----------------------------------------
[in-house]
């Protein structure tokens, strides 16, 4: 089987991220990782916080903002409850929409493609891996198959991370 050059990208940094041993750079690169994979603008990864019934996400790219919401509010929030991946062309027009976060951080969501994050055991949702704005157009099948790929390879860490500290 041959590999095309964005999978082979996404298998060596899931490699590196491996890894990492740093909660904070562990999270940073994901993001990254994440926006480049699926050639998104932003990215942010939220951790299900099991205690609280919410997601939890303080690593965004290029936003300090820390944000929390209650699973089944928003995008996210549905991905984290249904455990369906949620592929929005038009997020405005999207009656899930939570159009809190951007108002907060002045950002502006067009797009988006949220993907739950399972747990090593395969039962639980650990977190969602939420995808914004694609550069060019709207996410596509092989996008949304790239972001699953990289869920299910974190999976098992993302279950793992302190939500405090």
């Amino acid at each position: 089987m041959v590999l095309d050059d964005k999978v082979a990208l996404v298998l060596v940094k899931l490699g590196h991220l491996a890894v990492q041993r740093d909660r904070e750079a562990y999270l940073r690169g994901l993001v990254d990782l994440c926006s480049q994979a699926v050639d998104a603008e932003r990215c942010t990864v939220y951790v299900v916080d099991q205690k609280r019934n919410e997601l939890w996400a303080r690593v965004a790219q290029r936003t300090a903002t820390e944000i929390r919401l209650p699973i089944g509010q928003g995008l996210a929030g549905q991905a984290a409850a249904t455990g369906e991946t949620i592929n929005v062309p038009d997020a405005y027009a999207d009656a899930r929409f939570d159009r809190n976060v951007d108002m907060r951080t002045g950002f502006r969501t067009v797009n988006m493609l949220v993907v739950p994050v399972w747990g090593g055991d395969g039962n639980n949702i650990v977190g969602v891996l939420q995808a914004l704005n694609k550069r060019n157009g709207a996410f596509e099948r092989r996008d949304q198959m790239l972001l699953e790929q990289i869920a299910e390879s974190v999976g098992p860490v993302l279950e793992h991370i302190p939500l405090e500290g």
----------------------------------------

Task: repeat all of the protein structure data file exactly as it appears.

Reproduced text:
[in-house]
């Protein structure tokens, strides 16, 4: 089987991220990782916080903002409850929409493609891996198959991370 050059990208940094041993750079690169994979603008990864019934996400790219919401509010929030991946062309027009976060951080969501994050055991949702704005157009099948790929390879860490500290 041959590999095309964005999978082979996404298998060596899931490699590196491996890894990492740093909660904070562990999270940073994901993001990254994440926006480049699926050639998104932003990215942010939220951790299900099991205690609280919410997601939890303080690593965004290029936003300090820390944000929390209650699973089944928003995008996210549905991905984290249904455990369906949620592929929005038009997020405005999207009656899930939570159009809190951007108002907060002045950002502006067009797009988006949220993907739950399972747990090593395969039962639980650990977190969602939420995808914004694609550069060019709207996410596509092989996008949304790239972001699953990289869920299910974190999976098992993302279950793992302190939500405090």
């Amino acid at each position: 089987m041959v590999l095309d050059d964005k999978v082979a990208l996404v298998l060596v940094k899931l490699g590196h991220l491996a890894v990492q041993r740093d909660r904070e750079a562990y999270l940073r690169g994901l993001v990254d990782l994440c926006s480049q994979a699926v050639d998104a603008e932003r990215c942010t990864v939220y951790v299900v916080d099991q205690k609280r019934n919410e997601l939890w996400a303080r690593v965004a790219q290029r936003t300090a903002t820390e944000i929390r919401l209650p699973i089944g509010q928003g995008l996210a929030g549905q991905a984290a409850a249904t455990g369906e991946t949620i592929n929005v062309p038009d997020a405005y027009a999207d009656a899930r929409f939570d159009r809190n976060v951007d108002m907060r951080t002045g950002f502006r969501t067009v797009n988006m493609l949220v993907v739950p994050v399972w747990g090593g055991d395969g039962n639980n949702i650990v977190g969602v891996l939420q995808a914004l704005n694609k550069r060019n157009g709207a996410f596509e099948r092989r996008d949304q198959m790239l972001l699953e790929q990289i869920a299910e390879s974190v999976g098992p860490v993302l279950e793992h991370i302190p939500l405090e500290g």